First time anchoring out

So, I finally did it. 16 months after getting the boat, I finally managed to anchor out somewhere overnight, and I didn’t even die! Surprising since the place we went to was literally called ‘Murder Bay’, off wolf island. MURDER BAY! Maybe the person who named it really liked crows?!

I had been nervous because I’d never anchored before, lots could go wrong, and I was worried I wouldn’t be able to set/pull up the anchor (no windless, so all by hand).

In the event though, it was fine. I replaced my undersized, rusty danforth with 10 feet of chain with a 45lb Mantus with 60 foot of chain (I kept the 200 foot of rode). I spliced it onto the chain and it looked ‘ok’. I’ll probably redo it though.


Anyway, I was going with my friend Emma (Who is always up for boat related stuff) and my neighbour billy, who was taking his own boat, Blind Faith.

We left, and tried sailing, but the wind was coming from directly where we needed to go, and was only around 6 knots. After an hour or so tacking back and forth, we just stuck on the engine.

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Getting through Race Passage was a breeze, we hit it at slack current


Here is Billy following me through Race Passage


Eventually we got to MURDER BAY which is right near wolf island.


We put down our anchors, and chilled out in the quiet.

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A third boat came along and joined us. Same boat make as Billys!


The moon was incredibly bright, so not many stars.


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I slept pretty well – the boat moves round a LOT more than at the dock, even with virtually no wind. An anchor alarm on my phone kept me from worrying constantly about dragging, as I am a huge worry wart.

Next day, we both managed to get up our anchors with very little fuss. I had to drive over my one to ‘break’ it out of the ground, and it was a lot easier with Emma driving and me pulling. I think I can do it by myself, but it would be a lot harder!

Here we are heading out the bay


Once round Race Passage, we had enough wind to sail the rest of the way back! It’s by far the furthest I’ve sailed, and it was great playing around with the sails and watching how it affected our motion. Up until the main sheeting block exploded. Oh well, I wanted to replace it anyway.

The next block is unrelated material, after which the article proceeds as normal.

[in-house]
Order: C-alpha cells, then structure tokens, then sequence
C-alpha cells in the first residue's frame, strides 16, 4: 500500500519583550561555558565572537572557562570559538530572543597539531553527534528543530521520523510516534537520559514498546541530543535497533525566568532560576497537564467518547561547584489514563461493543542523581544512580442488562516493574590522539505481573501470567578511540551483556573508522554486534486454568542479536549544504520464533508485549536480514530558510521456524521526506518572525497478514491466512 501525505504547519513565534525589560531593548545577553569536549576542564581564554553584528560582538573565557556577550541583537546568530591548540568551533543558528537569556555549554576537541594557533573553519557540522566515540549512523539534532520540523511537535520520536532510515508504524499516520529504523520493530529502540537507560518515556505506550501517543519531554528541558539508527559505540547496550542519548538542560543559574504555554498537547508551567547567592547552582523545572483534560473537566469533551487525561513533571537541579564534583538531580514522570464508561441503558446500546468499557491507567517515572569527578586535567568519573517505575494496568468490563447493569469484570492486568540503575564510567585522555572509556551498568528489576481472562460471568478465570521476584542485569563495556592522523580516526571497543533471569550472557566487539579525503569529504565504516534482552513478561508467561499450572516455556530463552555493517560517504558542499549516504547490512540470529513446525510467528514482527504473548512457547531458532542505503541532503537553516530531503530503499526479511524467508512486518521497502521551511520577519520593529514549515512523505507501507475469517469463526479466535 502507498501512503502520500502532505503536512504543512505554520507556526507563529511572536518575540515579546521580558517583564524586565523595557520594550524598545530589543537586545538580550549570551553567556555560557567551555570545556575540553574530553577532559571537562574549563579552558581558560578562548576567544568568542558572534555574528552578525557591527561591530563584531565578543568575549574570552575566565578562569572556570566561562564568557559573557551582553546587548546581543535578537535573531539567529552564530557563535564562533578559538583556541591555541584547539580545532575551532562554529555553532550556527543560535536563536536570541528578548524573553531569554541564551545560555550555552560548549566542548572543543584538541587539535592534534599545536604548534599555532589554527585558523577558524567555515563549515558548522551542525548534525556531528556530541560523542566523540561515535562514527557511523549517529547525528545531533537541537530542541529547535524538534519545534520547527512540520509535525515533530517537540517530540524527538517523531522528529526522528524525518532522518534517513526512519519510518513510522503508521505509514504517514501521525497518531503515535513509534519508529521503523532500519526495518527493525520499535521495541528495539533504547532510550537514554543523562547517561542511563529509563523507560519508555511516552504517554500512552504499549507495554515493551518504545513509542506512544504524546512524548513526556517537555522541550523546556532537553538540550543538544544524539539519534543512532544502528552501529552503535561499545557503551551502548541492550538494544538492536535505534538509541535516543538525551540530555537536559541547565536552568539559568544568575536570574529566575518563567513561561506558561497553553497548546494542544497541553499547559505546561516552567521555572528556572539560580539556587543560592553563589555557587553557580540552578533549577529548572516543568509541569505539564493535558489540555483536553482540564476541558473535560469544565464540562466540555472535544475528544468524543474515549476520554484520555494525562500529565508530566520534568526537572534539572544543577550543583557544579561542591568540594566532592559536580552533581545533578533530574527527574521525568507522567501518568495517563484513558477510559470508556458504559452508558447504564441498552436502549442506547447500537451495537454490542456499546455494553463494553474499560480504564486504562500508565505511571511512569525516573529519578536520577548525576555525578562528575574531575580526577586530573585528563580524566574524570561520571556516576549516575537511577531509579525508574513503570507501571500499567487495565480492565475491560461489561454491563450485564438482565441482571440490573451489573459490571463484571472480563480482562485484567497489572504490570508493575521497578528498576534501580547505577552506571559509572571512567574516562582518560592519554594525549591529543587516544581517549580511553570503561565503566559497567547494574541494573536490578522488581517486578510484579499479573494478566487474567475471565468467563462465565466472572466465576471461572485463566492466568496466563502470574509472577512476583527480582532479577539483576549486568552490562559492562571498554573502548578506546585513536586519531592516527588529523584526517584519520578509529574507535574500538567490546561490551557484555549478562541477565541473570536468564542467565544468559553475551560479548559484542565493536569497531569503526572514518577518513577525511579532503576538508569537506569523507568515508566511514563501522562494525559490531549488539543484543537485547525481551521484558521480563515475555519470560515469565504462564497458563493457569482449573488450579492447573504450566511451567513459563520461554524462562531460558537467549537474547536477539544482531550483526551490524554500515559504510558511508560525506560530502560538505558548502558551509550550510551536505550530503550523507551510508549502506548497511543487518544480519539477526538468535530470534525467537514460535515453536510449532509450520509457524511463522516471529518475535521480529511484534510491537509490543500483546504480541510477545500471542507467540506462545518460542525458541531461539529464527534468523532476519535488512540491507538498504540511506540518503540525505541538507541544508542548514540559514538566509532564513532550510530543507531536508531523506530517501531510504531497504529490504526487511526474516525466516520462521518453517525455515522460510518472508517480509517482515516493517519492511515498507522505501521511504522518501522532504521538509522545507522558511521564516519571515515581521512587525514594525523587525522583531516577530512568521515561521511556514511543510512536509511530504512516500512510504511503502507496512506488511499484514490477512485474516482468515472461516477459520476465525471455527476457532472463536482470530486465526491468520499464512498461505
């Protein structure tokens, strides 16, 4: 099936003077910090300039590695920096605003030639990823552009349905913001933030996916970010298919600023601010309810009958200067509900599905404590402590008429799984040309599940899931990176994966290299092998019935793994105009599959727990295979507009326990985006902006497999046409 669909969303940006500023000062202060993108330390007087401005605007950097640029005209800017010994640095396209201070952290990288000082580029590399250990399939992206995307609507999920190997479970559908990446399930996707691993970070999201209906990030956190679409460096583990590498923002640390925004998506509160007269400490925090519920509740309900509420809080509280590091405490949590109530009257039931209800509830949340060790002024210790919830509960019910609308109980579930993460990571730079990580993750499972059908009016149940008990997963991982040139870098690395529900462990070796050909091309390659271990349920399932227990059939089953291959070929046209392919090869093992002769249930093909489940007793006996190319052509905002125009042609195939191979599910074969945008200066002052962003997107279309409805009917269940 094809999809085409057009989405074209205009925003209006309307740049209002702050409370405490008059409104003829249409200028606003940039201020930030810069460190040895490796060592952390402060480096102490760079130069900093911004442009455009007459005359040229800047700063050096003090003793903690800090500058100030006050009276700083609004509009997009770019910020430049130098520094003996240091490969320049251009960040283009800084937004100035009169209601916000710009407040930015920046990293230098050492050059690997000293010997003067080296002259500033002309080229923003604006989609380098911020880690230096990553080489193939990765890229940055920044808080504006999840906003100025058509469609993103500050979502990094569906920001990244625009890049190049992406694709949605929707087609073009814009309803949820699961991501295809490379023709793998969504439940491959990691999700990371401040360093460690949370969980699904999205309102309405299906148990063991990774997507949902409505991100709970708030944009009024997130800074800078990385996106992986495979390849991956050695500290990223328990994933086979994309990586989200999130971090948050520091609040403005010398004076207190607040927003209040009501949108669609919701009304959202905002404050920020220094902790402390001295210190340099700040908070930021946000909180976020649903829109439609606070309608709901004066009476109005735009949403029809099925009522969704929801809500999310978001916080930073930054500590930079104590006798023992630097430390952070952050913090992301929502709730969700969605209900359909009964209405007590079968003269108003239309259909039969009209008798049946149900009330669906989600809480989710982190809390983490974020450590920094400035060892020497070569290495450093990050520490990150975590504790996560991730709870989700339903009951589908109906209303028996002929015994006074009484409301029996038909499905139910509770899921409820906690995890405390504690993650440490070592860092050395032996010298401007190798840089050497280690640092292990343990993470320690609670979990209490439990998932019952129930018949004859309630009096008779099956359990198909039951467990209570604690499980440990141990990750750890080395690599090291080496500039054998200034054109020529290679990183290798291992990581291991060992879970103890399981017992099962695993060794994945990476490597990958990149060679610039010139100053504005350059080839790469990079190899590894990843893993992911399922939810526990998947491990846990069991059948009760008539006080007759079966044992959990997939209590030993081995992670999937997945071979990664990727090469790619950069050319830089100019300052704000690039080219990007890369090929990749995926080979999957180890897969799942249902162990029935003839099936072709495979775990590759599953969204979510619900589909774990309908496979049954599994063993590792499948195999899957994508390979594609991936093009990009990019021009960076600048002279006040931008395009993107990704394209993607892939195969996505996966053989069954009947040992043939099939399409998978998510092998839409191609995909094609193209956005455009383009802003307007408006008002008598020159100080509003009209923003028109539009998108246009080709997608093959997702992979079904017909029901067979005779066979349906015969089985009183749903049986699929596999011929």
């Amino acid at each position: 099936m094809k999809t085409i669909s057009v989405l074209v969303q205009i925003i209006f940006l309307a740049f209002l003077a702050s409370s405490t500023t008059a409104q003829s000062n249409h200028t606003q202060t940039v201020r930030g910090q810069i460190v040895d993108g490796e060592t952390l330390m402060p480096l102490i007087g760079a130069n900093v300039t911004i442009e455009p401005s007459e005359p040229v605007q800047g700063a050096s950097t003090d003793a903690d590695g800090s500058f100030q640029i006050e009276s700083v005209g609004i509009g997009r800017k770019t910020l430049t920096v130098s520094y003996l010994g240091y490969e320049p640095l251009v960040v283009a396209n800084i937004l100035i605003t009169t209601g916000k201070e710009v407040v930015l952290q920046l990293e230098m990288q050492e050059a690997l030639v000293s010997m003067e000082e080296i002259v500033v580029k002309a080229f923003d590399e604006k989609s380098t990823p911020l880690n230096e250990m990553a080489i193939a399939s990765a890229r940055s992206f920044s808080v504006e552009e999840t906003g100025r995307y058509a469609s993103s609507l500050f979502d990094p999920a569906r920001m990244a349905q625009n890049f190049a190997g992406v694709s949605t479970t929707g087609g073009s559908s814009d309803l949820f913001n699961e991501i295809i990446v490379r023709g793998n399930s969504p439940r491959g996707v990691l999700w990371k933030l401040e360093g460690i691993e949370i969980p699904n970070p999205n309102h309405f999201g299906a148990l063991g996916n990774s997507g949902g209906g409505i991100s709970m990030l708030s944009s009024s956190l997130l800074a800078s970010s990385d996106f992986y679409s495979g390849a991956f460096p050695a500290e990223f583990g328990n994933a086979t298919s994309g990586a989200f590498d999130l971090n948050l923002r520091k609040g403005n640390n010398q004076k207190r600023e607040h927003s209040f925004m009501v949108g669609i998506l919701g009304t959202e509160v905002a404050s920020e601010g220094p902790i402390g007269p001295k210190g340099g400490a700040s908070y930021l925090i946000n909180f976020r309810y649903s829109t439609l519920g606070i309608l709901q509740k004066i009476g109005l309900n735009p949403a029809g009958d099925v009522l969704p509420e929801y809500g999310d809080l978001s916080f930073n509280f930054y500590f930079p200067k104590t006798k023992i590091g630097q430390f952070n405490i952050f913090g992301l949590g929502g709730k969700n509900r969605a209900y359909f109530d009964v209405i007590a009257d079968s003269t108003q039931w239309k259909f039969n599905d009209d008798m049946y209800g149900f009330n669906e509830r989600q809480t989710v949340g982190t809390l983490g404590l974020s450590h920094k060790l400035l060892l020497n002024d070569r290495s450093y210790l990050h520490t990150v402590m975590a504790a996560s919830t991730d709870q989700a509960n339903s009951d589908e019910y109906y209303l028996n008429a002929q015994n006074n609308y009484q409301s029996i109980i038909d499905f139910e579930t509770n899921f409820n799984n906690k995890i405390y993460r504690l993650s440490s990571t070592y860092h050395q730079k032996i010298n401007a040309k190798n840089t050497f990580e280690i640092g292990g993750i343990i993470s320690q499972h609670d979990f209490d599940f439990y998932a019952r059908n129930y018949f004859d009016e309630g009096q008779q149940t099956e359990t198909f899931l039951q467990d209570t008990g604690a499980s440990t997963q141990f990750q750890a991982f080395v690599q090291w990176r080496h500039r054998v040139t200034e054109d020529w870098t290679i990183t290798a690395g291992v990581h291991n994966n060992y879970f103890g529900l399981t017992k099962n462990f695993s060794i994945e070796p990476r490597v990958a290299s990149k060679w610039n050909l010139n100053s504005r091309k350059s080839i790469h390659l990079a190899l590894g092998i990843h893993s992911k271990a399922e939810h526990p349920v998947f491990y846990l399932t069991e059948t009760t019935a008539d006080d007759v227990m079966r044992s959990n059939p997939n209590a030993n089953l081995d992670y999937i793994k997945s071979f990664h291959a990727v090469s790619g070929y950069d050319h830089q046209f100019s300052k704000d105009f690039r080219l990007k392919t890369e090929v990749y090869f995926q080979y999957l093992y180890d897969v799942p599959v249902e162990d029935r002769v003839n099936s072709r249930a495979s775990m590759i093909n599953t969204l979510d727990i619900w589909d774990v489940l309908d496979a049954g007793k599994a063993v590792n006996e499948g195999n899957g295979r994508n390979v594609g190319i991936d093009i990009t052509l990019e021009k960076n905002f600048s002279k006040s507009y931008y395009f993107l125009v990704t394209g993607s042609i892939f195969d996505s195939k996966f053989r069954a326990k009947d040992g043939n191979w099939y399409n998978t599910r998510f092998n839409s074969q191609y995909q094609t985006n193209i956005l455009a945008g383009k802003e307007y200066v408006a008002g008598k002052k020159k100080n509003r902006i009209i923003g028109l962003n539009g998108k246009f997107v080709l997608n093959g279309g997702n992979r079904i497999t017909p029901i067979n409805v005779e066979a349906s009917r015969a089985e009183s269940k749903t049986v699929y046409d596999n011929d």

Once back, I was seized with a certain burst of energy, borrowed a power washer and CLEANED THE OUTSIDE OF THE BOAT. Mould Barge is no more!

Here is a before/after shot


You can see the difference.

And here is the final result!


Some of the black marks I am going to to have to scrub at, and I still need to do some gelcoat repair, and compound/polish/wax, but it looks a ton better.

So – big success, and it gives me the confidence to go out and stay out more and more. I think my next trip may be to Orcas Island, to see one of my friends who lives there. Either that, or crossing the Juan De Fuca to Port Angles. We will see!



    • It was really peaceful, once I got over checking our GPS fix every 3 minutes to make sure the anchor held

  1. When you come to Orcas you can anchor off Skull Island, in Massacre Bay!

    • If by ‘ruined’ you mean ‘itching to go places’ then yes. Only a few more years, sigh

  2. Hey Matt! I see you’ve been following along on our blog. Thanks! I hope you’re enjoying the adventures (big and small). Proud of you on your first anchorage. It’s such a different feeling than being at the dock. So serene and uninhibited. Congrats! I see you have a Porta-Bote on deck. We’re thinking about getting one of those next season. What do you think of it??

    • Hi! I really like the Porta-Bote – of course, being a dinghy, it’s a compromise. The good – rows great, apparently doesn’t take much to plane (haven’t tried that yet) and if you have somewhere to store the seats, takes up very little room. The bad – kind of a hassle to unfold, leaves black marks on your gelcoat, sides flex a bit in the water.

      I think I’d def get one again – the storage size, the decent rowing and the fact it’s basically indestructible are all important to me.

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